On Monday, oil prices stabilized after dropping 10% on Friday. However, it is still unclear whether oil prices have bottomed or if this was merely a "dead cat bounce." Anyone who claims to know for certain where this commodity will trade in a few months is either fooling you or fooling themselves. There are too many variables that make predicting oil with consistent precision possible. OPEC could decide to cut production in a few months, how US shale plays respond remains unclear, global growth could speed up (or slow down), or an increase in geopolitical tensions could strain supply. Put simply, one could construct an argument for oil going to $45 or bottoming around $65. The near term is very uncertain.
In the longer term, I do believe oil has a place in your portfolio because demand for the fuel isn't going away. The transition to renewable energy is very slow, and emerging economies continue to demand more energy today. Every day, there is less oil in the world than on the previous day with remaining reserves becoming more costly, which keeps supply controlled over the longer term. Given these factors, I believe long term investors should be looking to the energy space at this moment. However with the near term uncertainty, it is imperative to invest in a name that offers an adequate margin of safety to avoid severe near term losses. That is why I recommend investors buy Baker Hughes (BHI).
On November 17, Baker Hughes agreed to sell itself for $19 and 1.12 shares of Halliburton (NYSE:HAL) with closing targeted for mid-2015 (details available here). On Monday, Halliburton closed at $41.19, which implies a deal value of $65.13; however, Baker Hughes is only trading at $56.52. Baker Hughes can rally 15% before hitting the deal price. At BHI's current share price, Halliburton stock would have to fall to $33.49 (a drop of 18.7%) for BHI shareholders to start losing money.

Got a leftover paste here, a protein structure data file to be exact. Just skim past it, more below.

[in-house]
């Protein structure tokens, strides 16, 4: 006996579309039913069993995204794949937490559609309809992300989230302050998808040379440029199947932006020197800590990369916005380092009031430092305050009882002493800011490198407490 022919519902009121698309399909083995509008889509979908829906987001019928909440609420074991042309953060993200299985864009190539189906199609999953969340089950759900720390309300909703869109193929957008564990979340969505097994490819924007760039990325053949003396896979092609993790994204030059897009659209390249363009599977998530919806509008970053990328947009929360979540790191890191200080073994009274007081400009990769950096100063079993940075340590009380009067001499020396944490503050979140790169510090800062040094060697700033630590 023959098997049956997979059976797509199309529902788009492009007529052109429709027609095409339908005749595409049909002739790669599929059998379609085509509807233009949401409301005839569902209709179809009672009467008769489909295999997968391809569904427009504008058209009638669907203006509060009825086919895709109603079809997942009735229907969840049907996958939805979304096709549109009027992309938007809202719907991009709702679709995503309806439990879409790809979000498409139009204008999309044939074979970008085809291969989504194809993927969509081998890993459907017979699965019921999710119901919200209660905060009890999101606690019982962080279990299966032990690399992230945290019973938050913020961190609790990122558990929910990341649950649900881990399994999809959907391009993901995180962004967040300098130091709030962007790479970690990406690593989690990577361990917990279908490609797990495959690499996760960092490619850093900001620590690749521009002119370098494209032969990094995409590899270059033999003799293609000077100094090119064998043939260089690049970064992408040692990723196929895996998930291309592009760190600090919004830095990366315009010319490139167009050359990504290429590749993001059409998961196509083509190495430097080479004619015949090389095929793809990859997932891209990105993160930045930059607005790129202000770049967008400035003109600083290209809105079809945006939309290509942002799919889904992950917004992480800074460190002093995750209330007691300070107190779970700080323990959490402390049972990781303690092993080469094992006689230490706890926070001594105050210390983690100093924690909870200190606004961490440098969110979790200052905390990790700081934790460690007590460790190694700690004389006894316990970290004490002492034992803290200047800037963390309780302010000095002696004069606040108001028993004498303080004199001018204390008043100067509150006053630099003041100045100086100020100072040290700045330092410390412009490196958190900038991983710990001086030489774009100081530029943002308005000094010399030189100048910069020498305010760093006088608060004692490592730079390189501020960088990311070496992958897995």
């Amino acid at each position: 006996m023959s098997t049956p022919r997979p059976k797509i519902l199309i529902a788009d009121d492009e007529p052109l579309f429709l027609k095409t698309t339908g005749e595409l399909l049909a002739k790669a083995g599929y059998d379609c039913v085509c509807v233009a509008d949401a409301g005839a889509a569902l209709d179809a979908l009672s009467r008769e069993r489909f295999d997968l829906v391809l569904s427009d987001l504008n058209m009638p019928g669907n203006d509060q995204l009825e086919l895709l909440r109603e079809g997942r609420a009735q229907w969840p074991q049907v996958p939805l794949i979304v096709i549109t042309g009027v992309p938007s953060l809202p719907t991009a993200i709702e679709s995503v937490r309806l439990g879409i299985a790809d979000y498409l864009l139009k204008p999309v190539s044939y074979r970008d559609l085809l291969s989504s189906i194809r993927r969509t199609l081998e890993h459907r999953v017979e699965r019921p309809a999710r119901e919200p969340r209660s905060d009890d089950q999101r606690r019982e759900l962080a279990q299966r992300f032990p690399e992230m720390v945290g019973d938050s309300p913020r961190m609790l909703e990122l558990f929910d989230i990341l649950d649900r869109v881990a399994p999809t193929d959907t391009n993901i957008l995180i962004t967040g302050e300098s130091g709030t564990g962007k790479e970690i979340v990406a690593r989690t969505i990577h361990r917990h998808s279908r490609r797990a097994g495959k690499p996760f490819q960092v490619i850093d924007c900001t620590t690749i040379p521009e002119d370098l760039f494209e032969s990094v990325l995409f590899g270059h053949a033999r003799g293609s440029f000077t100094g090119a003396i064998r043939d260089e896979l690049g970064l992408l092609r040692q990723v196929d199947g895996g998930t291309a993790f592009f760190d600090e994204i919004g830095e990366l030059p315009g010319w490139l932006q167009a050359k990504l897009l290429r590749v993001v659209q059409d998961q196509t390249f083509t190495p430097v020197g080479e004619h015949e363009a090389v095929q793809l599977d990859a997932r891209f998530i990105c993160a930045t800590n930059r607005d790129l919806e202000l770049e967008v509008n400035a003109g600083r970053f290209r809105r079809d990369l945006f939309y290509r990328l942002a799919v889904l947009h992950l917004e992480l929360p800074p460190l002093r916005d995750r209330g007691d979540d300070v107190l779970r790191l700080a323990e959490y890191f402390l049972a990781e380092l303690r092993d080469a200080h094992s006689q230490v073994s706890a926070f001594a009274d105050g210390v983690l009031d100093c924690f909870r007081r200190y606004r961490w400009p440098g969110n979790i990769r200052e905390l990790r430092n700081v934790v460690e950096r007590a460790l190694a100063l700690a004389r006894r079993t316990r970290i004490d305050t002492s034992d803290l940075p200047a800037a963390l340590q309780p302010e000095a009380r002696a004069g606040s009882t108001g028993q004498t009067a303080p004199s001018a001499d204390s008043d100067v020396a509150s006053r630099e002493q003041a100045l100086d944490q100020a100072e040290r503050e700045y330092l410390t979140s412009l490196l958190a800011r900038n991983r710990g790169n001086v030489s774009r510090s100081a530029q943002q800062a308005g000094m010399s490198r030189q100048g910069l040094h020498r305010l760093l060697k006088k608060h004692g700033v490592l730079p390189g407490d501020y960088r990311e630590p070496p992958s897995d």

As oil service firms, Baker Hughes and Halliburton are levered to the cap-ex cycle, which is in part determined by the price of oil. Traditionally, oil service revenue is more volatile than the price of oil as small movements in oil can have larger impacts on cap-ex spending as E&P companies try to retain cash. However, these companies also provide a lot of services aimed at increasing the efficiencies of existing wells, which is even more important when oil prices are falling. In an environment where oil hovers between $50 and $70, I believe the new Halliburton (the one that includes Baker Hughes) can still earn at least $3.80 in 2015. By purchasing Baker Hughes now, investors are essentially purchasing the new Halliburton at 8.8x earnings. That is a very attractive valuation, considering that 2015 may represent a cyclical low in oil prices.
Given the steep discount BHI is trading to HAL, it is a wonder to me that investors would buy HAL instead of BHI, and it is important to explain why the discount is so large. No merger has a 100% certainty of being completed as the buyer may try to back out or the government may try to block it. As such, the acquired company tends to trade at a discount to the implied merger price to reflect the risk that the deal falls through. As shares can rally 15% before hitting the deal price, investors are saying there is a sizable chance the deal is not approved. I believe this is a mistake.